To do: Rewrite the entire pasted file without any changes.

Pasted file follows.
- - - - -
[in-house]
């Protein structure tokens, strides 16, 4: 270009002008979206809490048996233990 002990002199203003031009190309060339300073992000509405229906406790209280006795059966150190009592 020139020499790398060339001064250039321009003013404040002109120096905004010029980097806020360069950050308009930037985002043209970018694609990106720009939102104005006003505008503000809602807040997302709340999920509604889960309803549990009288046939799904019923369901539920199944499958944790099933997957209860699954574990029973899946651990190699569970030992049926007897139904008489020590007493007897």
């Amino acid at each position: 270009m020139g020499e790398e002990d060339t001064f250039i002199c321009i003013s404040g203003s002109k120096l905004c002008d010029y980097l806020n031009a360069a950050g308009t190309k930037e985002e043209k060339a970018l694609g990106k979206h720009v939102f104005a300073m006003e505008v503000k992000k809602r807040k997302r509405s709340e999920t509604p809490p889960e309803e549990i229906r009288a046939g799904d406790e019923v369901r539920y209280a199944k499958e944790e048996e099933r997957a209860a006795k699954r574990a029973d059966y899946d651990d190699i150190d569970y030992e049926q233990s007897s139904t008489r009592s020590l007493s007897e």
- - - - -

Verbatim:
[in-house]
């Protein structure tokens, strides 16, 4: 270009002008979206809490048996233990 002990002199203003031009190309060339300073992000509405229906406790209280006795059966150190009592 020139020499790398060339001064250039321009003013404040002109120096905004010029980097806020360069950050308009930037985002043209970018694609990106720009939102104005006003505008503000809602807040997302709340999920509604889960309803549990009288046939799904019923369901539920199944499958944790099933997957209860699954574990029973899946651990190699569970030992049926007897139904008489020590007493007897």
């Amino acid at each position: 270009m020139g020499e790398e002990d060339t001064f250039i002199c321009i003013s404040g203003s002109k120096l905004c002008d010029y980097l806020n031009a360069a950050g308009t190309k930037e985002e043209k060339a970018l694609g990106k979206h720009v939102f104005a300073m006003e505008v503000k992000k809602r807040k997302r509405s709340e999920t509604p809490p889960e309803e549990i229906r009288a046939g799904d406790e019923v369901r539920y209280a199944k499958e944790e048996e099933r997957a209860a006795k699954r574990a029973d059966y899946d651990d190699i150190d569970y030992e049926q233990s007897s139904t008489r009592s020590l007493s007897e």